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The US Fed’s plan for Rate Hikes and the resulting fallout in 2017

Donald Trump’s election has increased the expectation further Federal Reserve rate hikes. The recent hike in the Fed’s interest rates, only the second such hike in the past decade, may be the foretaste of up to Three further rate hikes during 2017.

FRB

 

Trump’s  campaign platform was based on stimulus policies that would both increase economic activity — through infrastructure investment,  corporate tax  cut to 15%,raise tariff barriers to imports resulting in  boosting prices domestically. Such plans on the back of interest rate rises are recipes for higher inflation.

One of the Fed’s key jobs is to stabilise prices , by adjusting interest rates. In fact interest rate manipulation is one of the few remaining effective tools left in its financial tool kit. Higher cost of money however nominally brings with it inflationary pressures that could compound and set of an inflationary spiral. The chances of that however are remote given the record low levels of current inflationary pressure.

Given the likelihood of three planned modest rate rises during 2017, the chances of an inflationary spike is remote however, for the remainder of Federal Reserve Board Chair Janet Yellen’s term. In 2018, her position will be up for renewal, raising the possibility that she might be replaced by a Fed Chairman less receptive to interest rate hikes, particularly if the Trump administration proves to be more interested in  sustaining growth. For the time being, the Trump economic policy path to higher spending, higher inflation and higher rates resulting in a stronger dollar appears to be set.

The interest rate gap between the United States and other major currencies like Japan and the eurozone, both of which have negative interest rates and are deep in bond purchasing, is noteworthy. Such Interest Rate divergence among the world’s major central banks is historically rare, and as the disparity grows, it will boost the gains to be made by borrowing in the lower-rate countries and lending in the higher-rate ones, such as the US, especially if the US economy ‘takes off’.

Such flows of capital among the world’s major centers can be destabilising to weaker economies as was shown with the EU after the recent US Fed rate hike.  The Bank of Japan in particular stepped back from its  quantitative easing and appears now set on a  bond-buying program.

The European Central Bank has reduced its rate of bond purchases, sen as an attempt to reduce the divergence effect ahead of further U.S. rate hikes in an effort to keep the gap under control. The ECB will likely fail.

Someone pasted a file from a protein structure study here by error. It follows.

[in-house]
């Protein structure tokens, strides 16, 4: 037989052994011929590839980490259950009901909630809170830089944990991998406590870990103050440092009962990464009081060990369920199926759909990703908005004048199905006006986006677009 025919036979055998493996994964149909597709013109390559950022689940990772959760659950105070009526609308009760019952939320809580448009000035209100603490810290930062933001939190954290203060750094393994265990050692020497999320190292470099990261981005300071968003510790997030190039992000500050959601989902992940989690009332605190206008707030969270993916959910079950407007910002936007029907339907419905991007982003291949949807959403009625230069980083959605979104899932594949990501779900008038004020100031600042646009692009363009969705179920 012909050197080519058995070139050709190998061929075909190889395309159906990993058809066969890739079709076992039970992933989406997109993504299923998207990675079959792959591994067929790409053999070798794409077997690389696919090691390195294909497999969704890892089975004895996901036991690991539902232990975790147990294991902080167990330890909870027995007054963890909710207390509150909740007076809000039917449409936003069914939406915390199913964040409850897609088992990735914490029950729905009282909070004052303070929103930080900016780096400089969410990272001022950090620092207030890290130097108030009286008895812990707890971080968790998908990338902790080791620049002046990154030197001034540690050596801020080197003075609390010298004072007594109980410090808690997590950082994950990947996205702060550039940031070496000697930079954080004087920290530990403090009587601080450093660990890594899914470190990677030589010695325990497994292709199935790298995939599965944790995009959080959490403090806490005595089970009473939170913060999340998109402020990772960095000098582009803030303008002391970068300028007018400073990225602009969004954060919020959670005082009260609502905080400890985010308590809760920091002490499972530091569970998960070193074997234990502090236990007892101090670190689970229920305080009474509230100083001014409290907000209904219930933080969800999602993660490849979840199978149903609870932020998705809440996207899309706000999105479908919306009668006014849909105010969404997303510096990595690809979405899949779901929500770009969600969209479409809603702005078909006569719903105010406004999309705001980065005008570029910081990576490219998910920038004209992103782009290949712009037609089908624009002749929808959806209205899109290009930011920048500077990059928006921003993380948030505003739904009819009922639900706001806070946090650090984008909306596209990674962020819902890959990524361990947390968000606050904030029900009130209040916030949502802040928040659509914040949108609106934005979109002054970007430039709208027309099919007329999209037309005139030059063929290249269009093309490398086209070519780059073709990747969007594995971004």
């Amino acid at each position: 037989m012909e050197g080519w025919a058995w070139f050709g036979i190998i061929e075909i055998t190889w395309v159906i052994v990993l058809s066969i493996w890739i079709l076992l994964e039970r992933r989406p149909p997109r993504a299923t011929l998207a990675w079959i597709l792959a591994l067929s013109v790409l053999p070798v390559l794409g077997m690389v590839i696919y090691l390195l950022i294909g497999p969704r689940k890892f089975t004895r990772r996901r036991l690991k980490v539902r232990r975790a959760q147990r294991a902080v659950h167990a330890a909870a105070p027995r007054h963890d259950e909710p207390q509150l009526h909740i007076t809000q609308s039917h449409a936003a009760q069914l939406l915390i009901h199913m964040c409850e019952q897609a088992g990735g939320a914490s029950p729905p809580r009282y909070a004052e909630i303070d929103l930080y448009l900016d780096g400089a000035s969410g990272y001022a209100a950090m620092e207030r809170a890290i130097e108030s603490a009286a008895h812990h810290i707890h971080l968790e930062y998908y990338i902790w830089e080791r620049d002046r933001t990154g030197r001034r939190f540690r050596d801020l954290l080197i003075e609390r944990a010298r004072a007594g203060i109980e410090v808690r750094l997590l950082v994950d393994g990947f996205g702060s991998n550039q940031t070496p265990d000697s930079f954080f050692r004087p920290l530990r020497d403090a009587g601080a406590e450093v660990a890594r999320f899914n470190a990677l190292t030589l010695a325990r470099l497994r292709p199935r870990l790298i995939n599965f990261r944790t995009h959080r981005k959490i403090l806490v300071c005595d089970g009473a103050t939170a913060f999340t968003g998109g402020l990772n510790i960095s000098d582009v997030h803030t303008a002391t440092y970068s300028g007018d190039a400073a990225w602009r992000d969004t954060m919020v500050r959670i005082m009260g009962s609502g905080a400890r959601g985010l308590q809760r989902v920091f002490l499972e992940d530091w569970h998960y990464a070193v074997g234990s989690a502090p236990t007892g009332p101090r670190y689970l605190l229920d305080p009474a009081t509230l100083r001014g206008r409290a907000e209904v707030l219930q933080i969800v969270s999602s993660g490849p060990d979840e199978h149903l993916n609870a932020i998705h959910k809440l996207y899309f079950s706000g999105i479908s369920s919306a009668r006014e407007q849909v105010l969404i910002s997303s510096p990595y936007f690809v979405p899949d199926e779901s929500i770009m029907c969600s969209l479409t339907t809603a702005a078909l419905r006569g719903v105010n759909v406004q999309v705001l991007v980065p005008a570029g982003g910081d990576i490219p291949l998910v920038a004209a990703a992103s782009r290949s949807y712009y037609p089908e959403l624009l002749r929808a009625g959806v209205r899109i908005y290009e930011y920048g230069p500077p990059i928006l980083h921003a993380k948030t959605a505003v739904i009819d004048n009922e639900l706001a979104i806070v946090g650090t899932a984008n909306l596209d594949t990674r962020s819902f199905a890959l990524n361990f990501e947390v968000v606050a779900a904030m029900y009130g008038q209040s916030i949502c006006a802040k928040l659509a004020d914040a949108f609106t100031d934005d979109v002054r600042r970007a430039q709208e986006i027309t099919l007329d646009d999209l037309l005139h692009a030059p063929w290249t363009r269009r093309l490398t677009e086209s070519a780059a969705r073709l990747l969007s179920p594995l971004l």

That said, each central bank also had other reasons for its strategy shift, from the dwindling supply of bonds available for purchase by the Japanese bank to the overall improvement in global economic circumstances and increasing signs of general inflation as commodity prices have stabilized.

In fact, the improving global economic climate has allowed the market to largely ride out developments that at the beginning of 2016 seemed to be filling it with panic. Last December’s U.S. rate hike made China’s yuan look overvalued, especially following the move in 2015 by the People’s Bank of China to break its currency’s dollar peg. The resulting rapid increase in capital outflows prompted the Chinese central bank to spend $100 billion a month in foreign exchange reserves to staunch the bleeding. With under $3 trillion left in China’s reserves and with $2.4 trillion ‘ringfenced’ to underwrite  China’s $16 trillion in loans, the Chinese economy is fast running out of financial defences. Especially so with the prospects of strategic instability in the South China Sea, complicating China’s economic options.

In the wake of Italy’s failed constitutional referendum, and with debt repayment scheduling again approaching, with the banks still vulnerable to instability, the economic situation in Southern Europe is fraught. Populist political elections are due across the EU over the next 18 months, adding to the sense of approaching political and fiscal crisis once more. The shock of Brexit could be followed by more ‘falling dominoes’ as the EU looks vulnerable, at a time when the German economic powerhouse looks weak and divided.

With Italy’s banks now at an extremely fragile point, and with China’s $3 trillion in reserves (effectively only $0.6 trillion available) now 25 percent lower than they were in 2014, countries around the world are hoping that another financial storm will not descend. If it does the US will weather the financial maelstrom better than most.